Can Weather Index Insurance Increase Finance for Smallholder Farmers?

Can Weather Index Insurance Increase Finance for Smallholder Farmers?

Smallholder farmers need finance. According to a recent report of 1,800 banks conducted by the Initiative for Smallholder Finance – “Local Bank Financing for Smallholder Farmers: A $9 Billion Drop in the Ocean” - local banks in developing countries are currently lending approximately $9 billion to smallholder farmers compared to a total estimated demand of $300 billion globally for smallholder finance ($450 billion if China is included).  Although smallholder farmer financing also occurs through MFIs and non- financial intermediaries like supply chain participants, cooperatives and moneylenders, this is a notable gap in available bank financing.

There are 450-500 million smallholder farmer households (2.5 billion people) in the world, and many smallholder farmers live on less than $2 a day. Figuring out their financial needs is a challenge. Financial institutions have traditionally been reluctant to lend to smallholder farmers as the loan amounts are small, and default risks are high due to a variety of factors such as small land holdings, weak value chains, and increasingly adverse weather. Weather has always been one of the biggest risks that farmers face, and it is increasing in severity due to climate change.

A variety of innovative risk management instruments are springing up to increase bank and MFI lending to smallholders such as flexible repayment terms linked to crop cycles and the use of mobile technology to distribute finance and collect loan repayment. But with severe weather on the rise globally, insurance is one of the essential tools to help farmers recover quickly after harvests fail due to adverse weather, and enable financial lenders to secure their loans.

If well designed, index insurance may be an important instrument to increase finance to the smallholder farmer sector. Some banks and MFIs may accept insurance as partial collateral for loans and hence increase their lending. Index insurance pays out benefits directly to farmers on the basis of parametric triggers (eg. rainfall levels), without requiring traditional resource intensive insurance claim assessment. It is ideally suited to the needs of smallholder farmers.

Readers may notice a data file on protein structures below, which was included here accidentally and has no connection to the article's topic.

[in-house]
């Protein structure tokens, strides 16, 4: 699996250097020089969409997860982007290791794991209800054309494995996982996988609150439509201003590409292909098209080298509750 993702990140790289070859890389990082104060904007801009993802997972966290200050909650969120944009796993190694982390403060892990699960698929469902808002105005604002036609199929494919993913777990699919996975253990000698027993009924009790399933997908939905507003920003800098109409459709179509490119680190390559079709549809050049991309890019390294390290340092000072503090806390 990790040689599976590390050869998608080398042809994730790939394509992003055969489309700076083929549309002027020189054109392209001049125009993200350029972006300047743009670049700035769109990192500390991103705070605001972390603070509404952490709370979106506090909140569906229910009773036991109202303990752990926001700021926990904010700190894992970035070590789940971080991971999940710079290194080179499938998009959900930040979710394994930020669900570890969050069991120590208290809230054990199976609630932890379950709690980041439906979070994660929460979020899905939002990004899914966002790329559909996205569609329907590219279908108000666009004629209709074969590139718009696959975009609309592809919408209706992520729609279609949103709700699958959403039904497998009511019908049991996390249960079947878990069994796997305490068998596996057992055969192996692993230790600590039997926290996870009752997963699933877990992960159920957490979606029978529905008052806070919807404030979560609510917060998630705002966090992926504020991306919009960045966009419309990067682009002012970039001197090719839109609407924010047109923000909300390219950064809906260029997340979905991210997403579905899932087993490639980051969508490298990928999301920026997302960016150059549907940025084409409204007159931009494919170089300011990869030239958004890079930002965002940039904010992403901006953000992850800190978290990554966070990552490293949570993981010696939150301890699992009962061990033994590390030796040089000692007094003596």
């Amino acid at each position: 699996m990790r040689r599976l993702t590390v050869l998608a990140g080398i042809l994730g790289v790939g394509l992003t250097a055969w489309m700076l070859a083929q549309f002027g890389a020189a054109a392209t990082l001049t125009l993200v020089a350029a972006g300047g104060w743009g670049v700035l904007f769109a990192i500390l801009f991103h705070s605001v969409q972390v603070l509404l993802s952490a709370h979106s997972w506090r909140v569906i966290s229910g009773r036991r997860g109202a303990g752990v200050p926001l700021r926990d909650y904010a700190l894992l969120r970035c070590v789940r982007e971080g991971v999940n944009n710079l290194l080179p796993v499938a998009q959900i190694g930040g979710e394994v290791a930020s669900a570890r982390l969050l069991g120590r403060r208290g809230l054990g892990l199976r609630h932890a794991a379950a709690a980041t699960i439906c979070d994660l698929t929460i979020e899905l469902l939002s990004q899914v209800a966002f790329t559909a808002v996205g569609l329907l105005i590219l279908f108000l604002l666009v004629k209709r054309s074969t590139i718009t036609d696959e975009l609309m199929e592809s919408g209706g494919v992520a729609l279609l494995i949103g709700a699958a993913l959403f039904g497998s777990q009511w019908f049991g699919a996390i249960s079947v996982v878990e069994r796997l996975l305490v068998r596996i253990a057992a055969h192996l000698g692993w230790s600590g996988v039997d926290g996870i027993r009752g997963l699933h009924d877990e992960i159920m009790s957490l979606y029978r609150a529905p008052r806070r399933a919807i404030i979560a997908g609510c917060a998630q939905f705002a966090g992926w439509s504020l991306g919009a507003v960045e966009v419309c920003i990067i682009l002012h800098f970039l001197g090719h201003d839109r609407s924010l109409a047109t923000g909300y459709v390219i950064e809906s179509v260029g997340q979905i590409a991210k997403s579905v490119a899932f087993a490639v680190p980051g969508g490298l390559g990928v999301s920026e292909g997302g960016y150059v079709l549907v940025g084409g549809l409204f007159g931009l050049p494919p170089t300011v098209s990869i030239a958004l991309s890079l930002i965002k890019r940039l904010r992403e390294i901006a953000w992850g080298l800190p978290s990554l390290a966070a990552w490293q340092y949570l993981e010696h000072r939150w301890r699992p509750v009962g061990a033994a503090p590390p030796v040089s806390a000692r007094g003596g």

As Aaltje de Roos, Senior Policy Advisor to the Netherlands Ministry of Foreign Affairs, noted: “The beauty of agri-index insurance is that it can cover small investments, such as the Syngenta Foundation’s work in Africa through its Kilimo Salama insurance initiative which allows farmers to insure inputs only. Farmers can afford to insure a bag of seeds which is a low-cost investment up front and allows time to build farmers’ trust in the index insurance sector.”

It will take time to train staff of lending financial institutions in developing countries on the specific financial needs of farmers and index insurance products. IFC country offices in Sub-Saharan Africa are working with financial institutions to expand their agricultural portfolios but the best bet short term for expanding financial services and insurance to smallholder farmers may be nontraditional players such as the agribusiness sector.

Dave Chalila, Senior Financial Specialist at IFC/Sub-Saharan Africa region, noted “In Sub-Saharan Africa, it is common practice for smallholder farmers to receive credit from agribusiness companies through the provision of inputs and services. IFC needs to recognize that efforts to increase access to finance should focus on both traditional financial services providers, such as banks and microfinance institutions, as well as non-traditional players. In the short term, agri-businesses offer promising opportunities for insurance products because of the larger number of farmers within their supply chains. For example, Ecom Trading is a marketing agent for almost 400,000 coffee farmers in Kenya, and weather index insurance would benefit both the agribusiness firm and its coffee farmers.